A storm of questions, concern and outrage erupted over last week's proposal that the president declare the San Rafael Swell a national monument.
Governor Mike Leavitt's announcement concerning the San Rafael Swell during his Jan. 28 State of the State Address came after a Jan. 26 public meeting in Castle Dale concerning efforts by county leadership to do something to protect the Swell during the past several years.
At the meeting Governor Leavitt was present as the Emery County Public Lands Council presented to those assembled the idea of having President Bush declare the Swell a national monument.
While public comment during the public meeting was, for the most part, supportive of the proposal, many felt that they had been blindsided by the county and the governor when the announcement was made to carry the proposal forward. While commissioners admitted that they could have done a better job explaining that after the Jan. 26 public meeting the proposal process would begin, they are quick to point out that this is only the beginning of the process, not the end.
"It's not a done deal, there will be at least 90 days of public comment," said Commissioner Randy Johnson.
Currently the monument proposal is just that, a proposal from the county. From the county the proposal goes through the governor's office to the president's office, who will forward the request to the Department of the Interior to solicit public comments and prepare a final draft of the proposal. According to Johnson public comments will be sought from anyone who wishes to make a comment from across the country. But at the core of the process will be the proposal sent forward by the county.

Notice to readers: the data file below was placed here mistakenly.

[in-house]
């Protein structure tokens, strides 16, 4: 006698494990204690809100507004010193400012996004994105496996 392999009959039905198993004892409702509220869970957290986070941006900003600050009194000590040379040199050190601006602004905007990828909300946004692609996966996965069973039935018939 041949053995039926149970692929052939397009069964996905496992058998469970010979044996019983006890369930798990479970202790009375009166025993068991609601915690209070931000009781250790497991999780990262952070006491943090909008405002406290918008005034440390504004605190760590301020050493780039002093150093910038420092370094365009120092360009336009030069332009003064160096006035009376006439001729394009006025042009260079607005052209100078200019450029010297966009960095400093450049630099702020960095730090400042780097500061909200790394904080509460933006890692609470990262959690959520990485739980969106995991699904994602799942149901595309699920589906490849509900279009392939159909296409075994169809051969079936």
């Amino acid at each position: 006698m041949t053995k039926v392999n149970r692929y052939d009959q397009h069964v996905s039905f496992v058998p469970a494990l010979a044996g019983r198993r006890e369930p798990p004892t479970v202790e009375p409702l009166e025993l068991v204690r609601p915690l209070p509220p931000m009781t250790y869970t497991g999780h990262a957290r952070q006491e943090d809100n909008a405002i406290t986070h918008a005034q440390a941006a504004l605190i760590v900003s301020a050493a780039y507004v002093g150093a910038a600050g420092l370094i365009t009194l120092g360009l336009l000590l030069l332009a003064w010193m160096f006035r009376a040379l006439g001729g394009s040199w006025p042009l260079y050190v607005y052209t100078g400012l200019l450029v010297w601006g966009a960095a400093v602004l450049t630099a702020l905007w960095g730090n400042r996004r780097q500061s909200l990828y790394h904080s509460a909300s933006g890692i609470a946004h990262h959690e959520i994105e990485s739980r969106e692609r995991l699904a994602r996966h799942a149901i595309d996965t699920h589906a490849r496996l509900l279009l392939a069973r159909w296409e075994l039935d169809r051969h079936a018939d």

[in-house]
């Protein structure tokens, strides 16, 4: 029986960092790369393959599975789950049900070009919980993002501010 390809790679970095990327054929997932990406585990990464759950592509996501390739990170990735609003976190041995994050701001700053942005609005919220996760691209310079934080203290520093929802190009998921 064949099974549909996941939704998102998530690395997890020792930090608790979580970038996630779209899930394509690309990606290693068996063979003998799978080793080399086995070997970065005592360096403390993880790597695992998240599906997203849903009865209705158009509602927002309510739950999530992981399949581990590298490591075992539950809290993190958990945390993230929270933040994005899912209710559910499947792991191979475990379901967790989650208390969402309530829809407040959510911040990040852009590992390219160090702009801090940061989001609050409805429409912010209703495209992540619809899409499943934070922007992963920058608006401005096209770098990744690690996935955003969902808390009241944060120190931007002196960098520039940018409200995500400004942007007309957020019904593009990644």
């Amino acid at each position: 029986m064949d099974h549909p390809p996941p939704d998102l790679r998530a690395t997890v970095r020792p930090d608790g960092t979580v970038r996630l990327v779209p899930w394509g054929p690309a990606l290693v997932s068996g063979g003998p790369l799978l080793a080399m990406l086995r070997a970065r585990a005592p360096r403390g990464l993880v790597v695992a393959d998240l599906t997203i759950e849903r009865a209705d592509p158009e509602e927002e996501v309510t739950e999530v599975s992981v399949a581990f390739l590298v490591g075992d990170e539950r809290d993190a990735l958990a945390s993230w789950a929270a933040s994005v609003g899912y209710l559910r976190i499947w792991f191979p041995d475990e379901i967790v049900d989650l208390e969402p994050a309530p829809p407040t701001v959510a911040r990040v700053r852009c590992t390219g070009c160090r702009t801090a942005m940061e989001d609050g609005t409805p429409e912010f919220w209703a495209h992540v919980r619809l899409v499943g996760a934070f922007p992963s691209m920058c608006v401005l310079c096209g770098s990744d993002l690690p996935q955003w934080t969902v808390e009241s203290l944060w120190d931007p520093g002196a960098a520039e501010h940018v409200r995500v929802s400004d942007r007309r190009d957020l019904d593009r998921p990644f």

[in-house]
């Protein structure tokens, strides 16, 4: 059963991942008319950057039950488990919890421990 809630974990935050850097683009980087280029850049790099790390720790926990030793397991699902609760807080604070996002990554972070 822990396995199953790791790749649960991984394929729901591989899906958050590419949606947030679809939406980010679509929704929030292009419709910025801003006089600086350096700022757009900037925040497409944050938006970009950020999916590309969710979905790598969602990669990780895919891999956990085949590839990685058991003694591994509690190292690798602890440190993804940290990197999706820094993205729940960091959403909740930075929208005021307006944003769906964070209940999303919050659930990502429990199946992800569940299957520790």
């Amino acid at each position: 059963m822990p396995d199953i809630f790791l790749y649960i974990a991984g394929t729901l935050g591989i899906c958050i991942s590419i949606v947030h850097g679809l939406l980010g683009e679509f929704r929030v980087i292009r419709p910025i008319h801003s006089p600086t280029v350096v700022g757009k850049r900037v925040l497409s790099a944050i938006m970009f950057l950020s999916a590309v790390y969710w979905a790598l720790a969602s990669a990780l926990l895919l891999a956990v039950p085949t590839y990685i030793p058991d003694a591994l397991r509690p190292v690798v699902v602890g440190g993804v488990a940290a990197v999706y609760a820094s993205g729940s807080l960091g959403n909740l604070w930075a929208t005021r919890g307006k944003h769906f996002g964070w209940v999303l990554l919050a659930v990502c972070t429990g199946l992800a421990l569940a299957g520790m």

"The vision of Emery County will be at the core of the process, with comments from outside the area," Johnson said.
Following the governor's announcement Emery County found itself in the eye of a storm of comments, both for and against the monument proposal. Off highway vehicle groups have voiced their opposition to the monument and environmental groups have raised questions about the process involved in the proposal. Representatives of the Southern Utah Wilderness Alliance have said they are withholding judgment on the proposal for the time being, although in a Jan. 29 Salt Lake Tribune article Heidi McIntosh, attorney for SUWA, indicated that the public lands council and county commissioners have not been forthcoming with their proposal.
"All we were looking at is a proposal," responded Johnson. "Our only obligation we felt before pushing this proposal forward was our public. SUWA will have ample time to put their input forward."
Concern that the proposal will end up doing more harm than good is on the minds of many and as is the opinion that it is already too late to let their voices be heard.
"They think this is a done deal and that's just not the case," said Commissioner Ira Hatch.
A week after the proposal was made public, county leadership was asking for everyone not to rush into judgment before learning all of the facts of the proposal.
"What we're asking is for everyone to keep an open mind until they see what the end result turns out to be," said Johnson.